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GEOFF COOMBE: If you move near it, see how it's moving away from me and, for an animal that's supposedly aggressive, you'd think it would really be having a go by now, and it's not.

If the animal felt safe, it was under cover, it would respond in no way at all to a human, even that close where a human could accidentally stand on it while it's underneath the grass or the vegetation and it doesn't do anything.

That's the boy.

MAN 1: We're too big to eat and they don't really want to waste their venom on us but, by the same token, if they're provoked they will defend themselves.

PETER MIRTSCHIN: Okay, well in this test tube here, this is the one we didn't put any venom in, you can see the blood is quite fluid still. If we have a look at this other one, the one that we put the venom in, you can see that it's quite dramatic in what happens.

You'd better step back a little bit because this one's a bit more nervous than the other snakes.

There we are. You've always got to be very careful handling brown snakes. They're pretty common over a lot of Australia but they're also responsible for most of the deaths that occur in Australia these days.

DR GAEL PHILLIPS: People would occasionally amputate a limb in an attempt to stop the venom spreading.

REPORTER: And it's no wonder the fear of snakes was so strong given the pre-antivenom remedies that were in vogue at the time. The medical profession favoured injections of ammonia and strychnine, cures that were still being used right up until 1915.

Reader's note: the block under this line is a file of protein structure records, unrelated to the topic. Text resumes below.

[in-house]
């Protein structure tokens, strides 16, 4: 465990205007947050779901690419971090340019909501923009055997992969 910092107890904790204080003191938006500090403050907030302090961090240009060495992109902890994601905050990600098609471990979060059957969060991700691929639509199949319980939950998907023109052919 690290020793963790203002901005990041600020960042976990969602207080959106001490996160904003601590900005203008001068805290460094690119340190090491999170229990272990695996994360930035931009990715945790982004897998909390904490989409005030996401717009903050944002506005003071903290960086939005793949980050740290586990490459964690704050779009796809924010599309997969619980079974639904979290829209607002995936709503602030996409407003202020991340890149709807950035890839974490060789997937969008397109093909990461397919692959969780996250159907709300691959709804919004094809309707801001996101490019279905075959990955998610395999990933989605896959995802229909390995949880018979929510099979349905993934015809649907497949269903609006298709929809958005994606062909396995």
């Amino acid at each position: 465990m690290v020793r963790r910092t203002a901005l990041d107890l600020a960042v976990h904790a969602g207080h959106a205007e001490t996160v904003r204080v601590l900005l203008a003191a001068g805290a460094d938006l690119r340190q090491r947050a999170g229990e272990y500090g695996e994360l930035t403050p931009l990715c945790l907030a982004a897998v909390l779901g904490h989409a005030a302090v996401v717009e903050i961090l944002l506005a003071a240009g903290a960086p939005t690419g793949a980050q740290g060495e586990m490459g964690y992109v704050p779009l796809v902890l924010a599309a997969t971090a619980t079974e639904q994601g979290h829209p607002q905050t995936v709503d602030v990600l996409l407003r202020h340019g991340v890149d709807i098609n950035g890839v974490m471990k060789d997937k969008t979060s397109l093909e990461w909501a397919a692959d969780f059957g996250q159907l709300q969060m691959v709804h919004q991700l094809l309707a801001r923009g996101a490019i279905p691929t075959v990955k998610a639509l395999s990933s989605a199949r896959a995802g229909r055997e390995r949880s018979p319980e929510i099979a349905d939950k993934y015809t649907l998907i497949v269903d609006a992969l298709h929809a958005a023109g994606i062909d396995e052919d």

DR GAEL PHILLIPS: And these were applied to the bite site to extract the venom by suction.

DAVID ARMSTRONG: Up to about ten years ago, the basic treatment used to be to put on what they call an arterial tourniquet, in other words, above the elbow or above the knee we'd put a very right bandage on, pulled as tight as we could to cut off the circulation but, in fact, in the majority of cases, when he bites the venom is injected just under the skin and the tissues under the skin itself and that consequently the venom actually moves around back up the body and enters the bloodstream somewhere in the neck area. It moves through the body fluids.

Now the best treatment is to take one or two crepe bandages and quite simply you bandage over the wound itself, over the bite, and you take a couple of good firm turns around there and by firm, about the pressure you'd put on a sprained ankle. We've had very few deaths in Australia from snake bite since this treatment has been instigated.


REPORTER: Welcome to snake catching school, thought to be the only one of its kind in the country, but aren't these apprentice snake catchers taking it all a bit too calmly?

RUDY DELLA FLORA: The brown snake is the most common one that we catch and I'd have to say that that would be the most difficult. So generally, we try to get them to run, as he's doing, and as you can see even though I'm making a lot of movement, he still wants to run away. That's his first instinct.

TIM CLEEMAN: If you don't know what to expect, how the animal behaves, if you're not very safety conscious, as most people don't have those skills, then they can run into problems.

REPORTER: Tim Cleeman even has a few pet snakes but catching a wild one is something else all together.

TIM CLEEMAN: Well, you're really looking at the snake's head and you don't take you eyes off the head because basically that's the sharp end. If you stick away from the sharp end you're going to be all right.

REPORTER: This grumpy looking creature is a Thai cobra. The venom is freeze-dried and sent all over the world to be made into anti-venom or to be researched for its many useful and interesting properties.
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